Though scientists have suspected for a while that a giant black hole lurks at the center of our galaxy, they still can't say for sure it's the explanation for the strange behavior observed there. Now researchers are closer than ever to being able to image this region and probe the physics at work â€“ potentially shedding light on the great conflict between the theories of general relativity and quantum mechanics.
At the heart of the Milky Way, astronomers see some wacky things. For example, about a dozen stars seem to be orbiting some invisible object. One star has been found to make a 16-year orbit around the unseen thing, moving at the hard-to-imagine speed of about 3,000 miles (5,000 kilometers) a second. By comparison, the sun moves through space at a comparatively glacial 137 miles (220 kilometers) a second.
Based on the laws of motion, these dozen stars' orbits should be caused by the gravitational pull of some massive object in the center of the galaxy. Yet telescopes observe nothing there.
"The really important thing is that all the orbits have a common focus," astrophysicist Mark Reidof the Harvard-Smithsonian Center for Astrophysics said during the recently concluded April 2012 meeting of the American Physical Society."There's one point on the sky, and there's nothing you can see on images at this position."
Plus, all this is happening in a region only about 100 times as wide as the distance between the Earth and the sun â€“ very tiny in the galactic scheme of things. [Photos: Black Holes of the Universe]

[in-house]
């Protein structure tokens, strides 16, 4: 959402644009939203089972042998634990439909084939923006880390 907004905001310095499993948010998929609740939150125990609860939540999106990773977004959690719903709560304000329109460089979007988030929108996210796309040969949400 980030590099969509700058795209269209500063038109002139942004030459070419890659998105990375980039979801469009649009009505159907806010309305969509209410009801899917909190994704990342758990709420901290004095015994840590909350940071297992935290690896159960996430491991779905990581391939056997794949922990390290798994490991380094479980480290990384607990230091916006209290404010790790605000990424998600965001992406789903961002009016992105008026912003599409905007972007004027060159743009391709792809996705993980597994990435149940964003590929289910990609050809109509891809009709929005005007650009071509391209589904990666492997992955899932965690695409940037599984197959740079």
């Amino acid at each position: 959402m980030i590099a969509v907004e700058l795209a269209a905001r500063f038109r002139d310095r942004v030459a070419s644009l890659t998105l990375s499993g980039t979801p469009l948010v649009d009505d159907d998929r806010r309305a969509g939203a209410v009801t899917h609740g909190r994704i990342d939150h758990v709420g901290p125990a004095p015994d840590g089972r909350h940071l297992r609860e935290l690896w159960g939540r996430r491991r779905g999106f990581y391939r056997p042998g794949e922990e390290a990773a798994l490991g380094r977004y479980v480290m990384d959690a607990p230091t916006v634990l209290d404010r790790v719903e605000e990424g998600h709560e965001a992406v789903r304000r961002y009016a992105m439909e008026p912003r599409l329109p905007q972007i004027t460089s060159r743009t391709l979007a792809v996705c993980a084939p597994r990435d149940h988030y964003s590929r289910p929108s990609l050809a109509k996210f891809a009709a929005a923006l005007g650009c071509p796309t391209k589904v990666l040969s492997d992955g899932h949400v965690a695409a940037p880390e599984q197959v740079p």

There is, however, a very faint emission of radio waves coming from this area, which scientists call Sagittarius A* (pronounced "Sagittarius A-Star"). By comparing it against the sun's movement around the Milky Way, researchers have been able to determine that this object is barely moving at all â€“ less than 1 kilometer (0.62 miles) a second, much slower even than the rate that the Earth revolves around the sun.
If Sagittarius A* were any moderate-mass object, it likely would be pulled by the gravity of nearby objects and experience some motion.
Reid said of the object's apparent stillness: "The only way that this can happen is if Sagittarius A* is tied to a very massive object. When you do the analysis, you get a lower limit of 4 million solar masses."
The density limit of a black hole
Astronomers can't see the galactic center well enough to measure exactly how large Sagittarius A* is, but they can say for sure that its radius is no larger than about two-tenths the distance between the Earth and the sun.
The means that in the center of the Milky Way, something packing about 4 million times the mass of the sun is sitting within an area that could fit inside the orbit of Mercury and is basically invisible, producing much less light than any of the stars orbiting it.
Right now, that puts this object's density at about an eighth of the theoretical limit for a black hole. So while scientists can't say for sure the object is a black hole, it's looking mighty likely.
"Although there are alternative explanations, they would actually be even much more fantastic than the rather mundane supermassive black hole that almost certainly is there," Reid said.
One of these other, exotic explanations is that there exists a ball made of an unidentified variety of heavy fermion particles. But even such a ball would be unlikely to have the density required to explain all the evidence.